Collapse-prone concrete has been found in the Houses of Parliament.
Reinforced autoclaved aerated concrete, known as RAAC, was a common building material used in the post-war era as it was cheaper and lighter than traditional concrete.
But it is now proving a nightmare for the government as it has been found to have a 30-year lifespan before becoming susceptible to collapse.
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A parliamentary spokesperson said: “As part of routine ongoing investigations, RAAC was identified in one area of the Palace [of Westminster].
“Structural engineers have confirmed there is no immediate risk. Where RAAC is found, mitigations will be put in place as necessary.”
It is understood the concrete was found in an area which was built in 1974.
Elsewhere, more than 600 schools have now been checked for RAAC, according to senior Department for Education (DfE) officials.
A list of 147 schools where RAAC had been found was released last week, but this was already a week out of date.
Permanent secretary at DfE, Susan Acland-Hood, and chief operating officer Jane Cunliffe appeared before the Public Accounts Committee (PAC) on Monday.
Ms Cunliffe said that in more than 600 schools assessed, two-thirds had not been found to have RAAC.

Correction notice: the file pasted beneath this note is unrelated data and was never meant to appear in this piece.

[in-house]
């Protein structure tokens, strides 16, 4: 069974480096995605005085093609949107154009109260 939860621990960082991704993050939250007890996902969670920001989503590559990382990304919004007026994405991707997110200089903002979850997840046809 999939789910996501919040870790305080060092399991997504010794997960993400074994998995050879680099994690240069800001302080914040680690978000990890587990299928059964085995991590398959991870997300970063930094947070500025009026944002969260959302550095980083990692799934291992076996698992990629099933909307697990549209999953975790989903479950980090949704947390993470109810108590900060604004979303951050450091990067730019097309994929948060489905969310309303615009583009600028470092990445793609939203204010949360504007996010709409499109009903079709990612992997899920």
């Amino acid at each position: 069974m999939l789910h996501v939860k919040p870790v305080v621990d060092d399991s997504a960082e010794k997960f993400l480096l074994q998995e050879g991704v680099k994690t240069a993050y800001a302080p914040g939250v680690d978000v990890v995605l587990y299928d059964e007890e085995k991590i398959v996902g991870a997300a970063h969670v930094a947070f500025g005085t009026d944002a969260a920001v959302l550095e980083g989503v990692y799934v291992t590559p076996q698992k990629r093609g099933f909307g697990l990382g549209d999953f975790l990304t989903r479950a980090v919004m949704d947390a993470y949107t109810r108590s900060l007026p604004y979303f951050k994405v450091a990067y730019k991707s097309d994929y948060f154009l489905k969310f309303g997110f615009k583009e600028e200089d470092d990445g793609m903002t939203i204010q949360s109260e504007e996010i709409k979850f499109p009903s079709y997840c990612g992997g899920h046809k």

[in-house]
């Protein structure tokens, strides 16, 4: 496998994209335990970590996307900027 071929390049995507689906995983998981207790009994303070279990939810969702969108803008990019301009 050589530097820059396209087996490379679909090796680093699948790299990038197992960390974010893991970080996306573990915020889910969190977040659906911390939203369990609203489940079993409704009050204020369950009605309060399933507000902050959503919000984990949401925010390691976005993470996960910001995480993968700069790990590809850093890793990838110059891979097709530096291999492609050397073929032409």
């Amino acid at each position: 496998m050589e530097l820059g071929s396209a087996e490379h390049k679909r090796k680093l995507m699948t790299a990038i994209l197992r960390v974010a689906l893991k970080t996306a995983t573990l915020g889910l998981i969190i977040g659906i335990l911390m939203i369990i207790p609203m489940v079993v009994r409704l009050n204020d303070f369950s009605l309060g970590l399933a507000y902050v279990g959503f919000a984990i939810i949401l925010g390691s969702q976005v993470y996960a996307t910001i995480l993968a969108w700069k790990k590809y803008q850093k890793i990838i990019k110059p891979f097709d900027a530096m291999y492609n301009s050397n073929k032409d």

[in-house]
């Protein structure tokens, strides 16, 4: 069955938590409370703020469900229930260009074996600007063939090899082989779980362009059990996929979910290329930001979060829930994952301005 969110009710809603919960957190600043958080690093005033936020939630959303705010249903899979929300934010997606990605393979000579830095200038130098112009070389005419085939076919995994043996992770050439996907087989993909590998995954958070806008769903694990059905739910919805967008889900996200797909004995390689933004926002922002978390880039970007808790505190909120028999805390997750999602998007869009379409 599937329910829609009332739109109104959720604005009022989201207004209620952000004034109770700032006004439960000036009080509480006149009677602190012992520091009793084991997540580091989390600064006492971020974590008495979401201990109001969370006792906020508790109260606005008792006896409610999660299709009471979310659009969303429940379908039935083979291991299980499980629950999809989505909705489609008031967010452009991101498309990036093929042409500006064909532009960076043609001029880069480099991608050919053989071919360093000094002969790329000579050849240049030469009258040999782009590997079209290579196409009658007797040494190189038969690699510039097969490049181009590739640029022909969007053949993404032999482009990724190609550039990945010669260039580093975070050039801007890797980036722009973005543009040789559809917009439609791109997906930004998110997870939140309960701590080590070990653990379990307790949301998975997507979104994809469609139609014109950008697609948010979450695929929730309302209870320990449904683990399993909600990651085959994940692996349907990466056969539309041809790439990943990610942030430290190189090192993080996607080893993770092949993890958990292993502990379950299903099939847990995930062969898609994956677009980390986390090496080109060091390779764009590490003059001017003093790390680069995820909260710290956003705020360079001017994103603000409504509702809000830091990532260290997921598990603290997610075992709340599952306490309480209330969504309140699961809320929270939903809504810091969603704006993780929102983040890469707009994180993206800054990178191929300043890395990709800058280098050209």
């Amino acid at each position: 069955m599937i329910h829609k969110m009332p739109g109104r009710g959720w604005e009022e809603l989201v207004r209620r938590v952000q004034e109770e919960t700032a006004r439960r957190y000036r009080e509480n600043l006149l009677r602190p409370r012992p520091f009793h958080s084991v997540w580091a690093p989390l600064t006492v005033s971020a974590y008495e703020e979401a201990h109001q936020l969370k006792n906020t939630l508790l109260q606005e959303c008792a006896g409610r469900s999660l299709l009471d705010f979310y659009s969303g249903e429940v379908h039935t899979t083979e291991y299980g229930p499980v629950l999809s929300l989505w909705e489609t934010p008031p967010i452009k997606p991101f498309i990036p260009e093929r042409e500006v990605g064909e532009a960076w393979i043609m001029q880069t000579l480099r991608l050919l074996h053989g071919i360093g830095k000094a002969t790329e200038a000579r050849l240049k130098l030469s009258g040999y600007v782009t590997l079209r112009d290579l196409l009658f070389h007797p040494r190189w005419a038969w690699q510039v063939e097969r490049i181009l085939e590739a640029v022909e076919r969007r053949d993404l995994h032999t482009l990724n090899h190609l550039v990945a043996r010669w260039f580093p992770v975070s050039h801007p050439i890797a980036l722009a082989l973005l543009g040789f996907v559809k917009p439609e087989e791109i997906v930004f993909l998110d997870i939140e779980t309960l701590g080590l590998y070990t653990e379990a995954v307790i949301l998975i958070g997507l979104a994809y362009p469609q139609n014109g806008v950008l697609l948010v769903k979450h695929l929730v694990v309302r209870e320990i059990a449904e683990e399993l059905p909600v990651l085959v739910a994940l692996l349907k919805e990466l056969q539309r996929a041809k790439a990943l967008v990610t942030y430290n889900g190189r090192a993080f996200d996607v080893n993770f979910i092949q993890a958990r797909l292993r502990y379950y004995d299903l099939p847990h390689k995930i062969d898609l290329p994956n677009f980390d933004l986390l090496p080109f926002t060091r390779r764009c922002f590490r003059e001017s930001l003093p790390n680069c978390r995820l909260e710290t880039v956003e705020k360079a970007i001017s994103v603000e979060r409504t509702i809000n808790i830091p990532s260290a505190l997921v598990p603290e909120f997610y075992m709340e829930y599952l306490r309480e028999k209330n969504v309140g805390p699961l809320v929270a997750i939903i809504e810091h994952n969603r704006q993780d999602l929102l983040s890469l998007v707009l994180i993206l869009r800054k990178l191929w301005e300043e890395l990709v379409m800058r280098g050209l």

But the officials could not confirm how many surveys they were waiting to get back from schools.
Ms Cunliffe said: “It is very fast moving, we are doing tens of surveys every day.”
Meanwhile, Ms Acland-Hood praised Education Secretary Gillian Keegan, who was caught on camera last week complaining about not being thanked for doing a “f****** good job” over the unsafe concrete crisis, while others “sat on their arses”.
The official told MPs: “The secretary of state has been generous in recognising work done in the department.
“I don’t think she did intend to suggest others hadn’t been working hard. All I can say is on behalf of the department, I am really grateful.
“I think schools, responsible bodies and teachers up and down the country have worked unbelievably hard in what were very difficult circumstances, at short notice.”
Concerns about the safety of the parliamentary estate – including fire risks and the presence of asbestos – have been longstanding for the mainly Victorian-era building.
Restoration is forecasted to cost several billion pounds, with both the Lords and Commons potentially having to relocate while work is carried out.